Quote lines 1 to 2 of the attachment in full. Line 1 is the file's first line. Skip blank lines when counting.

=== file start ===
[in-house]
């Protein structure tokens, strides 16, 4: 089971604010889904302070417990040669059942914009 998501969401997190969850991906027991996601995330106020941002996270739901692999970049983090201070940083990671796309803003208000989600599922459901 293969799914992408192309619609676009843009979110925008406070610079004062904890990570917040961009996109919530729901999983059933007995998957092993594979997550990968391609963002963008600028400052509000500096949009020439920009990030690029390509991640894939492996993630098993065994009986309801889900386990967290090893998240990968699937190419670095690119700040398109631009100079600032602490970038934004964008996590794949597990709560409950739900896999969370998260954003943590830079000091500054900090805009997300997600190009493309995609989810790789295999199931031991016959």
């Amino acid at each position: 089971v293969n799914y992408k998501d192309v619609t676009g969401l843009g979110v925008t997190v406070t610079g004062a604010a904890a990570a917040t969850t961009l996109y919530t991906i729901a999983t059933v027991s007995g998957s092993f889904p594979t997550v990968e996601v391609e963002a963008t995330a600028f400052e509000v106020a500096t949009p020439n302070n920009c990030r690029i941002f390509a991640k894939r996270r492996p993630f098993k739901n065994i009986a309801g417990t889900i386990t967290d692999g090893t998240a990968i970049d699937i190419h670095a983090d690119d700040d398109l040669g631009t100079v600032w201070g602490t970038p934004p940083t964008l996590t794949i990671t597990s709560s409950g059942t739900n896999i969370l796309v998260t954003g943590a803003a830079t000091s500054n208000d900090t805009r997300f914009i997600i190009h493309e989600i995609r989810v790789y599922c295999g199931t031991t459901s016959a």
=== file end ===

[in-house]
């Protein structure tokens, strides 16, 4: 089971604010889904302070417990040669059942914009 998501969401997190969850991906027991996601995330106020941002996270739901692999970049983090201070940083990671796309803003208000989600599922459901 293969799914992408192309619609676009843009979110925008406070610079004062904890990570917040961009996109919530729901999983059933007995998957092993594979997550990968391609963002963008600028400052509000500096949009020439920009990030690029390509991640894939492996993630098993065994009986309801889900386990967290090893998240990968699937190419670095690119700040398109631009100079600032602490970038934004964008996590794949597990709560409950739900896999969370998260954003943590830079000091500054900090805009997300997600190009493309995609989810790789295999199931031991016959």